• Dear Horty,

      For the record, I don’t condone violence from the left or the right. Antifa did not have as significant role in Charlottesville, VA. as they did at the president’s inauguration and a Berkeley rally with regards to violence. They were present and according to an activist Cornell West, Antifa saved counter-protesters from harm’s way when police where doing nothing to protect them. They were not the ones who caused the death of a beautiful young woman, Heather Heyer.

      Antifa does take on the haters online and this is where their real war is taking place. In my opinion, Antifa can play a constructive role as long as they avoid unprovoked/ gratuitous violence.

      Thanks a million times over for all of your support and for this reblog.

      Hugs, Gronda

      Liked by 1 person

      • I think what happened in Charlotetesville was a complete set up. The person who arranged the “white supremist” protest voted for Obama and helped organize Occupy Wallstreet. Then we find out that just before the protest Crowd on Demand advertised on Craigslist to recruit actors at $25/hr, for a peaceful protest in Charlottesville. And funny how the main stream media was immediately ready with all their talking points…truly disgusting!

        Liked by 1 person

        • Dear Jen Fedup,


          The information you shared is partially true.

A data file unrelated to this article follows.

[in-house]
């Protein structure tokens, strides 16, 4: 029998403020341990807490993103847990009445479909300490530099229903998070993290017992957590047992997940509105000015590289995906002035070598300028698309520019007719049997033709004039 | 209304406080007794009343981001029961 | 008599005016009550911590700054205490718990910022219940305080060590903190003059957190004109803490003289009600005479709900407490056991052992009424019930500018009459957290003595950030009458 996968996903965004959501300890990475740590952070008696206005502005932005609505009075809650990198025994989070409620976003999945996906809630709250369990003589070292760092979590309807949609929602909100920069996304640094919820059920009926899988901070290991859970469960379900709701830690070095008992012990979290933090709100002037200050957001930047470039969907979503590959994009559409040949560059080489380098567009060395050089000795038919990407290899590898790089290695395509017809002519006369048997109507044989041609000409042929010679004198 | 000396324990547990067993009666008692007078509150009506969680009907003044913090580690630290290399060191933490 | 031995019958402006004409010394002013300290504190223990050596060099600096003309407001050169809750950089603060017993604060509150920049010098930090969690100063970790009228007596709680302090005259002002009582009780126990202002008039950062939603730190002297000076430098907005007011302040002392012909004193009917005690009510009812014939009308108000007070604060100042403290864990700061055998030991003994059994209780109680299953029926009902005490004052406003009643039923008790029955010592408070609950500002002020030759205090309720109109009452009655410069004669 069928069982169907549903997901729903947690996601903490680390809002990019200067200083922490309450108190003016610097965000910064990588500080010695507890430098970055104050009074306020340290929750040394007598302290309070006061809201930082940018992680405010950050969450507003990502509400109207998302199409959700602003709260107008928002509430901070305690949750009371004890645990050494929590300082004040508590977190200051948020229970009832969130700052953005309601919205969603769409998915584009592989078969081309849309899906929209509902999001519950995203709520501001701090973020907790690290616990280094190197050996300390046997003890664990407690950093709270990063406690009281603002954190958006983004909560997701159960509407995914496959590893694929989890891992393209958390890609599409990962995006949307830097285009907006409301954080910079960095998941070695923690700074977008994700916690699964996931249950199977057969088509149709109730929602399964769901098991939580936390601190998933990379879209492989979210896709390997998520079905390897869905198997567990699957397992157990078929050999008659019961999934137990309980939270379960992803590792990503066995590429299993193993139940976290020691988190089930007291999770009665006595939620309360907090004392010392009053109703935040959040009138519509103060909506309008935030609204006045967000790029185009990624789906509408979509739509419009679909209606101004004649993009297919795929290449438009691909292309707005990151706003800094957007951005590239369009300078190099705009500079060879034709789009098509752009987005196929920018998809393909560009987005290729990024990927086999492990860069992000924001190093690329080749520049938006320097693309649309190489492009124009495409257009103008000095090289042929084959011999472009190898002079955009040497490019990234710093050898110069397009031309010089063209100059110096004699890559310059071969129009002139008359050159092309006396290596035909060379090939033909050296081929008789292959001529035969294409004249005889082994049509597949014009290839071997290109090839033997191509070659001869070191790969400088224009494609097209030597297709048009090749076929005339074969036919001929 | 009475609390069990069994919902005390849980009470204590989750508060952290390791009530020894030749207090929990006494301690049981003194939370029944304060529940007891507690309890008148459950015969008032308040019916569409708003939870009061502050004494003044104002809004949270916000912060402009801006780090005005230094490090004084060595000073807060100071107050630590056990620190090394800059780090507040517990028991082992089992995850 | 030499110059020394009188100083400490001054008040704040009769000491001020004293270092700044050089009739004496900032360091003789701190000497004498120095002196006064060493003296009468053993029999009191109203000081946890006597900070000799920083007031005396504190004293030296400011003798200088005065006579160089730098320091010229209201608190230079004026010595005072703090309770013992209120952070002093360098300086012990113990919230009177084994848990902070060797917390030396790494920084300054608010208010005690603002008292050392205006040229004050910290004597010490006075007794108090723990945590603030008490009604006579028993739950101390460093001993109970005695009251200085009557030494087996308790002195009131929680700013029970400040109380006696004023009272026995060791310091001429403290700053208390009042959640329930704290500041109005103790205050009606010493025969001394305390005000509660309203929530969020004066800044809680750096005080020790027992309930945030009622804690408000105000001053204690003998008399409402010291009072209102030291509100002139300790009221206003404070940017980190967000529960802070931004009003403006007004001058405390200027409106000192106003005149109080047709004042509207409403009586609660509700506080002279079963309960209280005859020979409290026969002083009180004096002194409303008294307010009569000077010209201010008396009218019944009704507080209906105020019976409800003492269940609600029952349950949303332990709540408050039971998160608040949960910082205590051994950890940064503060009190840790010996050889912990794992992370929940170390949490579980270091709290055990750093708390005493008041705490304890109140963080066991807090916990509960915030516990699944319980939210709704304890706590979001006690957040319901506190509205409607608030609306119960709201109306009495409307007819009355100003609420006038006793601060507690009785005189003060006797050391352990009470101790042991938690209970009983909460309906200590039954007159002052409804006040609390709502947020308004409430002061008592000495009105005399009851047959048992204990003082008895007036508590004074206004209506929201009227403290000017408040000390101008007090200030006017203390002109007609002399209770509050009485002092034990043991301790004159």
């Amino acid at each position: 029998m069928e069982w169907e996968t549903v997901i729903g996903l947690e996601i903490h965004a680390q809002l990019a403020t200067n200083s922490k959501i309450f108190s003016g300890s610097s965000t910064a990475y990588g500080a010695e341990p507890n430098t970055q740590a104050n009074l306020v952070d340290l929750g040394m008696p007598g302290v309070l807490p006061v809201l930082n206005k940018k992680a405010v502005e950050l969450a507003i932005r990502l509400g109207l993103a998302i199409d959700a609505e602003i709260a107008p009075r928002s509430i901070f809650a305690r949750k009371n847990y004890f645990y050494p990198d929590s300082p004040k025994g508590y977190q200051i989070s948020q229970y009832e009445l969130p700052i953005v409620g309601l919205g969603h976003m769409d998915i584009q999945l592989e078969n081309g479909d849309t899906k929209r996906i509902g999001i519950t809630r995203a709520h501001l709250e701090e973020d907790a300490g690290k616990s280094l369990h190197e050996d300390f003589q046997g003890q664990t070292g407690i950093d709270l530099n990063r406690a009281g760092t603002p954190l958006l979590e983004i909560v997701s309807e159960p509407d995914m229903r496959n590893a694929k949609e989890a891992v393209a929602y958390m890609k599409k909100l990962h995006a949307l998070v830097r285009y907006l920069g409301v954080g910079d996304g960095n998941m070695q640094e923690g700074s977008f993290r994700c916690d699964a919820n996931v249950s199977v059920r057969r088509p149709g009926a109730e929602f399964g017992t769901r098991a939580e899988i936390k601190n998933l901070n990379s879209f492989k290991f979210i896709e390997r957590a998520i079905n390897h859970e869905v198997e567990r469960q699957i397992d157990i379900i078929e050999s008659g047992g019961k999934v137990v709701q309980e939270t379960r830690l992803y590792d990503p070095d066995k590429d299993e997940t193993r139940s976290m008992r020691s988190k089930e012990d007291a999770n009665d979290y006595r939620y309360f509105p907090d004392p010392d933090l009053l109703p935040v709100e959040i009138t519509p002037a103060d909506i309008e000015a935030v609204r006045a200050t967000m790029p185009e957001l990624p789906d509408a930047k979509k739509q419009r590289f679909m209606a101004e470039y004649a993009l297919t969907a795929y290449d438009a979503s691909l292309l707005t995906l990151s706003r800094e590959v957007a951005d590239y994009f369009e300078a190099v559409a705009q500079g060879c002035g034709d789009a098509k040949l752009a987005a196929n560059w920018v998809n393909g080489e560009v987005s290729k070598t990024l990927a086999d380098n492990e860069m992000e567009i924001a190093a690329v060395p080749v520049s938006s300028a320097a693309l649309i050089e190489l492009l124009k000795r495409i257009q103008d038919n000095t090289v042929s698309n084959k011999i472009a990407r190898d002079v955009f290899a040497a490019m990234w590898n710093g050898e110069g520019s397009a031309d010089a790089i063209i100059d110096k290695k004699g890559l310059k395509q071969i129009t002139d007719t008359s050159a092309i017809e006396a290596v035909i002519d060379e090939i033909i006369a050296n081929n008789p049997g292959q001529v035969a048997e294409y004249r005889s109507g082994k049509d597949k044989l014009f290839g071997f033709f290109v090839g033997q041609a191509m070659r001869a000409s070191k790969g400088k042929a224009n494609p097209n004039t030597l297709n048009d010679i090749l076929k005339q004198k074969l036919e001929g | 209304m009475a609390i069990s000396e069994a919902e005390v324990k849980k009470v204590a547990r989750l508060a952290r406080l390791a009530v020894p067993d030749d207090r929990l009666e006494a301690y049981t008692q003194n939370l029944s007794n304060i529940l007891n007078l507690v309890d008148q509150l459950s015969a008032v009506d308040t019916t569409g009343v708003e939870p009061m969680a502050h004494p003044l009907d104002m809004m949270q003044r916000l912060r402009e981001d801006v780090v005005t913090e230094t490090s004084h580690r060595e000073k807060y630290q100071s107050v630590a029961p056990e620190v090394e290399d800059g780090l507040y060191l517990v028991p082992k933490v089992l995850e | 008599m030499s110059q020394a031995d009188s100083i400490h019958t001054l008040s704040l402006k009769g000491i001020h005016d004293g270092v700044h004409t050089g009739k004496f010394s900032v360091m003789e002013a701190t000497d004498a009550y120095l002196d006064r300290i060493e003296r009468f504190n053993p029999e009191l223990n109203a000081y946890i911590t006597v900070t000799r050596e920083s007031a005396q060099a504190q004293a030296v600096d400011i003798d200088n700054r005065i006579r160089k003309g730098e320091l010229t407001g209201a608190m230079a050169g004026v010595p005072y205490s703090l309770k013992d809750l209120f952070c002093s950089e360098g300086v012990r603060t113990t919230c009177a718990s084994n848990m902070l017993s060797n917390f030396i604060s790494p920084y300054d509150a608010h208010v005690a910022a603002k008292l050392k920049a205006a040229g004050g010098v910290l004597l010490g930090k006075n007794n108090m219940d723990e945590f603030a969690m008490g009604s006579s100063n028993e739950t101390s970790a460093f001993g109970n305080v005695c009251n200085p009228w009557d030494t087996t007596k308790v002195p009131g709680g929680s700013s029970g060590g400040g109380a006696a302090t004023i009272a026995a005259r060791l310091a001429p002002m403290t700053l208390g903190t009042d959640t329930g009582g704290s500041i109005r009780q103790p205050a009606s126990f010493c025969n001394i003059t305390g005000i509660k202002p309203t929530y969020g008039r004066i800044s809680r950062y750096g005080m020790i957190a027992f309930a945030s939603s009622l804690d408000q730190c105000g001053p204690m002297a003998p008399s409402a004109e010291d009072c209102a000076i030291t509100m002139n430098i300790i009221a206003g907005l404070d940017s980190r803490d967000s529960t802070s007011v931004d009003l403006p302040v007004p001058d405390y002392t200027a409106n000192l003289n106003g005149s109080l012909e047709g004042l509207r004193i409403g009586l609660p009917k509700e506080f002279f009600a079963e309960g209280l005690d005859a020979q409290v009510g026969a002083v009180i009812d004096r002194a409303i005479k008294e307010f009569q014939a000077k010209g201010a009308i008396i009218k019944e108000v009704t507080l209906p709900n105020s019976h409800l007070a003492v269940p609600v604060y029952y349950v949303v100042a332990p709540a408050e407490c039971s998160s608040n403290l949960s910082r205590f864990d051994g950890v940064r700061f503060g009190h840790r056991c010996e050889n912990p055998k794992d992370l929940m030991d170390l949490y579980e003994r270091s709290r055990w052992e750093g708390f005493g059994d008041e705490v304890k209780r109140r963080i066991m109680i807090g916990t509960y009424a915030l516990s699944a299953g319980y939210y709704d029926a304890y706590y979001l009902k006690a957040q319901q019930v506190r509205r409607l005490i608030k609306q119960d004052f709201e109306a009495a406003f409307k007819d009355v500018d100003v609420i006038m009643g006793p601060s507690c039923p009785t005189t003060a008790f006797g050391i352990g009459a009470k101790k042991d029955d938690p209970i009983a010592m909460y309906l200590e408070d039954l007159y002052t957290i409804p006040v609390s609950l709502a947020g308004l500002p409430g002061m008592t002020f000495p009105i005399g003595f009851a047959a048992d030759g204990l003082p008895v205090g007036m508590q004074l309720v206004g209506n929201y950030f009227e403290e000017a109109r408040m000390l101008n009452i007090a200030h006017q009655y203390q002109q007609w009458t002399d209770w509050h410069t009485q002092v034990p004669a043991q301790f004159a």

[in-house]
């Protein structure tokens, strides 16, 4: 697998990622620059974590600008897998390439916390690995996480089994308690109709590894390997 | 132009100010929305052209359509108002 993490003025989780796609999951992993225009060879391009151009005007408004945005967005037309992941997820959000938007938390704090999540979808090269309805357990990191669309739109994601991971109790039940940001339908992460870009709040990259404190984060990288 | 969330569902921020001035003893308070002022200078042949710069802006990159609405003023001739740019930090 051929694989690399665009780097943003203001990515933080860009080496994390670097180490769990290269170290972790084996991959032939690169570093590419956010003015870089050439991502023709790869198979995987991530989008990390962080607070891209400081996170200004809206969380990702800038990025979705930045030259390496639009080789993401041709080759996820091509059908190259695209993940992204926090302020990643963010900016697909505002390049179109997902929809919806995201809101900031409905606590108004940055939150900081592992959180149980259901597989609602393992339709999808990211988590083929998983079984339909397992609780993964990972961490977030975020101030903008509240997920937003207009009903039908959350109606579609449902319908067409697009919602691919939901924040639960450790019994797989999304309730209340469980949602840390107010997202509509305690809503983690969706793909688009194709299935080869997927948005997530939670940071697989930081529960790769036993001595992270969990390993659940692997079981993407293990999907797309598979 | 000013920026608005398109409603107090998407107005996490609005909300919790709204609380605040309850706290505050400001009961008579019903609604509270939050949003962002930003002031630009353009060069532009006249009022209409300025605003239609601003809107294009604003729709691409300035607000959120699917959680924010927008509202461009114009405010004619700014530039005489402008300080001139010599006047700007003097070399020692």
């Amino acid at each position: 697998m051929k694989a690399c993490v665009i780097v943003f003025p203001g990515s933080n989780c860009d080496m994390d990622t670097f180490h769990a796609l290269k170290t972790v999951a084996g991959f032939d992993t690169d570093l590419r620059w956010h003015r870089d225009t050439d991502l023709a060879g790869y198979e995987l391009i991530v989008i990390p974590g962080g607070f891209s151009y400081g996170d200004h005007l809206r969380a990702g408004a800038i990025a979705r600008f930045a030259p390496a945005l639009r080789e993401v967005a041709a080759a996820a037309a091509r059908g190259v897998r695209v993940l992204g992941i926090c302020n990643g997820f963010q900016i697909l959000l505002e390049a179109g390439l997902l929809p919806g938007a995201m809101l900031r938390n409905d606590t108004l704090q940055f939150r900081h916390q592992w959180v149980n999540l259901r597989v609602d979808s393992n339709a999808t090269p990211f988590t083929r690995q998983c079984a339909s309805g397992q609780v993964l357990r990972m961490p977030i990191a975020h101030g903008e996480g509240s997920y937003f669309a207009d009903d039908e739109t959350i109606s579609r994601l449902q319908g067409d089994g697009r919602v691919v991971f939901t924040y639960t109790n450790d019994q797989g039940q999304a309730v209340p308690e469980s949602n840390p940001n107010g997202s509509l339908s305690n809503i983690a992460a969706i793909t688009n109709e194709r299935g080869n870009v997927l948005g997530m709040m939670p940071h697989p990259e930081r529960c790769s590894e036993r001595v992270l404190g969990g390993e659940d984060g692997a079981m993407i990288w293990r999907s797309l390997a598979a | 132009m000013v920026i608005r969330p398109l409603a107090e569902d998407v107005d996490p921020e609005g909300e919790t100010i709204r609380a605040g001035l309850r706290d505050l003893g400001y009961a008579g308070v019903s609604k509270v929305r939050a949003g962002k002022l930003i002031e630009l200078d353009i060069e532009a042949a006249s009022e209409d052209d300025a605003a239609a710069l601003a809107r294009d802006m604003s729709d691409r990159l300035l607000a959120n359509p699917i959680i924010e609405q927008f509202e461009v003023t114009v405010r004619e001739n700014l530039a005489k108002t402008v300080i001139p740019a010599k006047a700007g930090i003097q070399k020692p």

According to the Southern Poverty Center, “Arrest records indicate that Jason Kessler was convicted in 2005 for shoplifting, obstructing justice and for a string of failures to appear and register, in addition to numerous traffic violations and citations.

          Kessler started his blog “Jason Kessler, American Author,” toward the end of 2015 and spent the majority of the next year dispensing mindset and lifestyle advice and promoting two books authored during a period of “worldwide travel.” The first is a book of poetry titled Midnight Road, and a second novel called Badland Blues about a “drunken dwarf,” who is “unlucky in love, looks or money.”

          Rumors abound on white nationalist forums that Kessler’s ideological pedigree before 2016 was less than pure and seem to point to involvement in the Occupy movement and past support for President Obama.

          At one recent speech in favor of Charlottesville’s status as a sanctuary city, Kessler live-streamed himself, as an attendee questioned him and apologized for an undisclosed spat during Kessler’s apparent involvement with Occupy. Kessler appeared visibly perturbed by the woman’s presence and reminders of their past association.

          Kessler himself has placed his “red-pilling” around December of 2013 when a PR executive was publicly excoriated for a tasteless Twitter joke about AIDS in Africa.

          Regarding the incident, Kessler stated “… so it was just a little race joke, nothing that big of a deal, she didn’t have that many followers, she probably didn’t think anybody was gonna see it,”

          Regardless of Kessler’s past politics, the rightward shift in his views was first put on display in November, 2016 when his tirade against Wes Bellamy began.

          The above history does not mean that the Charlottesville rally was a complete set-up.

          It is true that Crowd on Demand advertised on Craigslist to recruit actors at $25/hr, for a peaceful protest in Charlottesville but the AD was referring to Charlottesville, NC and NOT Charlottesville, VA..